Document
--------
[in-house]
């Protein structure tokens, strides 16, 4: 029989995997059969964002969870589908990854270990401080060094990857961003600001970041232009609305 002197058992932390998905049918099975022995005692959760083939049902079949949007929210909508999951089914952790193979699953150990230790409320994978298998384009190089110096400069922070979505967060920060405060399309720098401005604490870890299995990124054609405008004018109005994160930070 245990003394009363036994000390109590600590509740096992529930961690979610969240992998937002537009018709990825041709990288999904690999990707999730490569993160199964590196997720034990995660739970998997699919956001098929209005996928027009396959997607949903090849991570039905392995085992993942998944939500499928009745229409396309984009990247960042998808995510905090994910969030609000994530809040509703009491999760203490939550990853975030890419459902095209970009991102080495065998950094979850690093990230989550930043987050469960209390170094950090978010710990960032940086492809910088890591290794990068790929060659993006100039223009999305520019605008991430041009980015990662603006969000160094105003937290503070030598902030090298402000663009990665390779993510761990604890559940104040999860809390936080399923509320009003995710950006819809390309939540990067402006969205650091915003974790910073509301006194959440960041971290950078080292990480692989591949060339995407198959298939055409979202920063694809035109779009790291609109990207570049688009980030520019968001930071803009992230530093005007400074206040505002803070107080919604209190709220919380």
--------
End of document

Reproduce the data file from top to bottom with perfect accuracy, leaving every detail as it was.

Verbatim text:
[in-house]
């Protein structure tokens, strides 16, 4: 029989995997059969964002969870589908990854270990401080060094990857961003600001970041232009609305 002197058992932390998905049918099975022995005692959760083939049902079949949007929210909508999951089914952790193979699953150990230790409320994978298998384009190089110096400069922070979505967060920060405060399309720098401005604490870890299995990124054609405008004018109005994160930070 245990003394009363036994000390109590600590509740096992529930961690979610969240992998937002537009018709990825041709990288999904690999990707999730490569993160199964590196997720034990995660739970998997699919956001098929209005996928027009396959997607949903090849991570039905392995085992993942998944939500499928009745229409396309984009990247960042998808995510905090994910969030609000994530809040509703009491999760203490939550990853975030890419459902095209970009991102080495065998950094979850690093990230989550930043987050469960209390170094950090978010710990960032940086492809910088890591290794990068790929060659993006100039223009999305520019605008991430041009980015990662603006969000160094105003937290503070030598902030090298402000663009990665390779993510761990604890559940104040999860809390936080399923509320009003995710950006819809390309939540990067402006969205650091915003974790910073509301006194959440960041971290950078080292990480692989591949060339995407198959298939055409979202920063694809035109779009790291609109990207570049688009980030520019968001930071803009992230530093005007400074206040505002803070107080919604209190709220919380």